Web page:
The dArc Force Awakens: ESRI escalates LiDAR format war

The empire has not changed their evil ways, despite an encouraging email from ESRI’s founder and president Jack Dangermond in response to the Open Letter by the OSGeo that was delivered to ESRI, OGC, and the ASPRS. Facing an incredible backlash by the LiDAR community over the release of their “LAZ clone” there was a new hope that unnecessary format fragmention could be avoided by working together within the Point Cloud Domain Working Group of the OGC. In fact only one thing happened: ESRI went silent on the controversy. They temporarily stopped promoting their “LAZ clone” and focused on locking in more content.


The message of the rebellion has been consistent and clear like in these two videos from the TC meeting of the OGC in Nottingham and the ASPRS side bar in Reno: a roadmap forward to avoid format fragmentation by exploiting the “natural break” in the format due to LAS 1.4. But there was zero technical contribution from ESRI during the past three PC-DWG meetings of the OGC. The slide sets that bored the audiences in Boulder and in Nottingham were not meant to contribute but merely stalled for time. Recently in Sydney ESRI was awefully quiet, knowing they were doing the exact opposite of what the OGC stands for. And now the empire strikes back.


There is a dArc force awakening that threatens the peace within the LiDAR community. ESRI has just released a new tool (see above) that enslaves point clouds by converting them from the open LAZ format to the near-identical but closed “LAZ clone” that they call “zLAS” or “Optimized LAS”. This comes just a few months after an entire nation‘s LiDAR was enslaved in this proprietary format. We have repeatedly warned about the ramifications of locking up Petabytes of LiDAR data in a closed format that is controlled by a single vendor.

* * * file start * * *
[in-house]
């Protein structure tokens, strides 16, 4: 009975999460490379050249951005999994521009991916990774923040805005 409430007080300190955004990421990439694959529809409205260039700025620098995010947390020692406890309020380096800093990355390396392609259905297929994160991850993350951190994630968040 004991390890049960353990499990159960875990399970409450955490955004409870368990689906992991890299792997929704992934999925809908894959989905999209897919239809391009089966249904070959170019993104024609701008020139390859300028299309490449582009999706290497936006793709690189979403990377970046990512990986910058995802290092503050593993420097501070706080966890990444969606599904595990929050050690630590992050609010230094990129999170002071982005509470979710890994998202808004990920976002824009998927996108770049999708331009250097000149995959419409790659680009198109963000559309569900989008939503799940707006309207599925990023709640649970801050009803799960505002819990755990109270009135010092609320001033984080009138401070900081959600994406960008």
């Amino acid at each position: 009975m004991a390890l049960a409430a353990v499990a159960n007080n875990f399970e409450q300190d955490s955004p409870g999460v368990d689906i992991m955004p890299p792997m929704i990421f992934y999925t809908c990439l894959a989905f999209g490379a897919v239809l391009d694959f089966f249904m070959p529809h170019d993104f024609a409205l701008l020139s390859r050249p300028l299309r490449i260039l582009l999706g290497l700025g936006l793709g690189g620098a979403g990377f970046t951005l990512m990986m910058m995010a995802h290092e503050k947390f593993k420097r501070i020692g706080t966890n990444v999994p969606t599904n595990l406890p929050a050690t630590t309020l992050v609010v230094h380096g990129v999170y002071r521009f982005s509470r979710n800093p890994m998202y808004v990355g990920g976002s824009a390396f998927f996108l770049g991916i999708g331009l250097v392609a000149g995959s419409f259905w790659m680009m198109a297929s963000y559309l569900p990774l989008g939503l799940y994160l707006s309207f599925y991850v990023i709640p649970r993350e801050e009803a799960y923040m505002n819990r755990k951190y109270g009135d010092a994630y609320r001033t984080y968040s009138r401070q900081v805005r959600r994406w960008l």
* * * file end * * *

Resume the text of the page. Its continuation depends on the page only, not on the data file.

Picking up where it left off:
ESRI is one of the largest GIS training organizations. By instructing LiDAR novices to “optimize” their LiDAR files and pushing LiDAR providers to switch from open LAS or open LAZ to closed zLAS, they effectively destroy the current success of our open formats. ESRI’s command of the GIS market can – little by little – turn their own proprietry format into the dominant way in which LiDAR point clouds are stored. Then we loose our open exchange formats. Hence, ESRI’s proprietary format threatens all that we have achieved with LAS (and LAZ) over the past years: compatible LiDAR data exchange and incredible LiDAR software interoperability.

ESRI is now escalating the LiDAR format wars. Join the rebellion, Jedis: download your lazer sabers and liberate some LiDAR.

This is not an anti-ESRI campaign. For the past three years we have been trying to resolve this situation. We have repeatedly reached out to ESRI to prevent format fragmentation. We have repeatedly offered to create a joint compressed format. We have plead, begged, and bargained for the sake of our LiDAR community and the sake of their ArcGIS user community not to promote a near-identical yet incompatible way for storing massive amounts of point cloud data.

Five Myths about LAS, LAZ, and “Optimized LAS”